Solid-state storage continues on a path toward greater speed and higher density, leading to an increasingly diverse set of solutions that, frankly, is starting to trend toward the unusual.
But overall, the goal appears to be expanding capacity while boosting I/O to allow the enterprise to support ever-expanding workloads on smaller and smaller hardware footprints.https://o1.qnsr.com/log/p.gif?;n=203;c=204663295;s=11915;x=7936;f=201904081034270;u=j;z=TIMESTAMP;a=20410779;e=i
At this week’s Flash Memory Summit, Intel caused a buzz with a preview of its new 1 PB SSD that it dubbed the Ruler because, well, that’s what it looks like. Although the company hasn’t released precise dimensions yet, the device is about the width of a single rack unit, which means it can provide enough storage as four units’ worth of 3.5-inch drives. And to whet the appetite even further, Intel says the drive will support both 3D NAND and the new Optane Memory system to provide rapid access to all that data.
Meanwhile, other vendors are looking to capitalize on the new Non-Volatile Memory Express (NVMe) interface and other technologies to boost SSD performance for the extreme workloads emerging in Big Data and the IoT. ITBE’s Mike Vizard reports that Seagate is out with the 2 TB Nytro 5000 that couples NVMe with the new M.2 form factor to deliver 67,000 IOPS for random writes, along with the 15 TB Nytro 3000 that can hit 2,200 MBps in sequential read using a 12 Gbps SAS interface. This is intended to provide a smooth upgrade path as users start to swap out the earlier SAS drives for the more advanced NVMe format.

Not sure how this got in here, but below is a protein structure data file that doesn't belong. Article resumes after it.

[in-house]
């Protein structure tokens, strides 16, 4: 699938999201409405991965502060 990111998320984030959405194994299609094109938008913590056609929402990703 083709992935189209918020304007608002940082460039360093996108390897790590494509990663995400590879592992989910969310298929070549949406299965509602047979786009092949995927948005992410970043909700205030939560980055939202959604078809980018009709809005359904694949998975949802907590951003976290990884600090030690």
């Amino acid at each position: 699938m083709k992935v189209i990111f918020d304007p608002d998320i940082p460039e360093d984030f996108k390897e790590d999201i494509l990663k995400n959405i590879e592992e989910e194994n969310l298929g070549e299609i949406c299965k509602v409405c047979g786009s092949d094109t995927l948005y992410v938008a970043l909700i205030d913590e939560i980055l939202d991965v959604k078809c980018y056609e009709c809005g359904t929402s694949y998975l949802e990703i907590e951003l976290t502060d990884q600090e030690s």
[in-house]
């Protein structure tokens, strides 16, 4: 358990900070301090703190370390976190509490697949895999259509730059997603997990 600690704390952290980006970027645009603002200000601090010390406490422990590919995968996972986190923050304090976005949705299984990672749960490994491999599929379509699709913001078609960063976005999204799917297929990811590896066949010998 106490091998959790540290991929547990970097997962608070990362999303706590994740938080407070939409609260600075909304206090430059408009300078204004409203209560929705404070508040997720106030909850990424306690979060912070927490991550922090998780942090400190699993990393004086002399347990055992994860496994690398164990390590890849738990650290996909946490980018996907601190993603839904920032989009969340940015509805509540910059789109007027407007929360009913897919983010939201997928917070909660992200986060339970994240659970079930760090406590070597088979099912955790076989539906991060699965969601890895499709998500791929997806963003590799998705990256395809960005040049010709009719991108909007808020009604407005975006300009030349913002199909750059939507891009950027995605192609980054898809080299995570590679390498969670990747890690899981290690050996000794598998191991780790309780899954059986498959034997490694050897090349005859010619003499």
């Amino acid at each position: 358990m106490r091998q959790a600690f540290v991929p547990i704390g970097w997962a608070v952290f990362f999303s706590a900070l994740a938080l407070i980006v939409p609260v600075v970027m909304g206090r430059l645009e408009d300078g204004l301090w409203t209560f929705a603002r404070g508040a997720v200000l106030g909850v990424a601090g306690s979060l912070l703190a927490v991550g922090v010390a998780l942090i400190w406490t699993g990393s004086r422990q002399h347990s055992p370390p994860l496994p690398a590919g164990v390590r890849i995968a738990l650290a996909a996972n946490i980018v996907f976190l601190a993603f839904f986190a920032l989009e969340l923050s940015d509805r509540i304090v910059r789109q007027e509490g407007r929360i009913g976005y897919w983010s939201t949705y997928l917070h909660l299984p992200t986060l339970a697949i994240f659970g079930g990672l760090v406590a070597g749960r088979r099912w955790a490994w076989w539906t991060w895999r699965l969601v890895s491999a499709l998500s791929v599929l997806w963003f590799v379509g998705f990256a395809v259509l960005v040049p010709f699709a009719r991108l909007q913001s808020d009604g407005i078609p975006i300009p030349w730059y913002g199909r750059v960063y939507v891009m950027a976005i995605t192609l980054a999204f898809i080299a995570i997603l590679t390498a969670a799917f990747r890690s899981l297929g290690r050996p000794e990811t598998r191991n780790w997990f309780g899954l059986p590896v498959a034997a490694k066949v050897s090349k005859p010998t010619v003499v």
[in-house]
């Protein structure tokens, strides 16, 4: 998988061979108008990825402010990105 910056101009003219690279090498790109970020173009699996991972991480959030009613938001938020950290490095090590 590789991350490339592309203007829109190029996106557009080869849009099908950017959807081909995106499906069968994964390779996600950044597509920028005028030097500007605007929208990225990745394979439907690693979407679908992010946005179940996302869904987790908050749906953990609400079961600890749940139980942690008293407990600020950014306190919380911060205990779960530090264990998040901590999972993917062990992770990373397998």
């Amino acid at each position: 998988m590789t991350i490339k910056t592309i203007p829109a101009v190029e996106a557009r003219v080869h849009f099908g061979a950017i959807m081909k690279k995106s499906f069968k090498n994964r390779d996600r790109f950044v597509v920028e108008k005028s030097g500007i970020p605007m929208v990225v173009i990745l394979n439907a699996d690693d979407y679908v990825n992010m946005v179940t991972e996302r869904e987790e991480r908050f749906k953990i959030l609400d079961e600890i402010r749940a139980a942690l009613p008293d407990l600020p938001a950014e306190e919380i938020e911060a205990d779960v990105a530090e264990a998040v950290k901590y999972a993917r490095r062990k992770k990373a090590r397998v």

Toshiba is on pretty much the same track with its new 64-layer 3D TLC NAND devices, says AnandTech’s Billy Tallis. The company showed off the 30 TB PM5 SAS device and the 15 TB CM5 NVMe drive, both of which feature a common controller that supports both interfaces. While NVMe is the faster format, Toshiba still sees a lot to like in SAS thanks to new technologies like the four-port MultiLink system that delivers sequential transfer speeds of up to 3,350 MBps. The NVMe drive offers twice that performance but has less capacity, giving the enterprise options when it comes to matching workloads with storage architectures.
For the future, we can expect form factors to grow ever smaller while I/O gets faster. Samsung took the wraps off a 1 Tb V-NAND chip that it will pitch to commercial SSD vendors in the coming months. The company says it can stack multiple 16 Tb dies on a single drive to give it a memory capacity of 2 TB. The company is also already looking past the new M.2 form factor with the new 16 TB NGSFF drive that measures barely 30mm x 110mm x 4.3 mm, essentially providing about four times the capacity of a typical M.2 device. Samsung has already delivered a server reference architecture that packs 36 drives into a 1U rack for a total capacity of 536 TB.
With all of these options about to enter the channel, enterprise storage executives will be tasked with a fair amount of research over the coming months as they define their next-generation architectures. While it seems clear that higher-density, higher-speed infrastructure is in order, there are enough nuances in the available offerings to craft highly customizable solutions for key workloads.
Defining those needs now and into both the near-term and longer-term future will be a key challenge as the enterprise makes the transition to a digital services business model.
Arthur Cole writes about infrastructure for IT Business Edge. Cole has been covering the high-tech media and computing industries for more than 20 years, having served as editor of TV Technology, Video Technology News, Internet News and Multimedia Weekly. His contributions have appeared in Communications Today and Enterprise Networking Planet and as web content for numerous high-tech clients like TwinStrata and Carpathia. Follow Art on Twitter @acole602.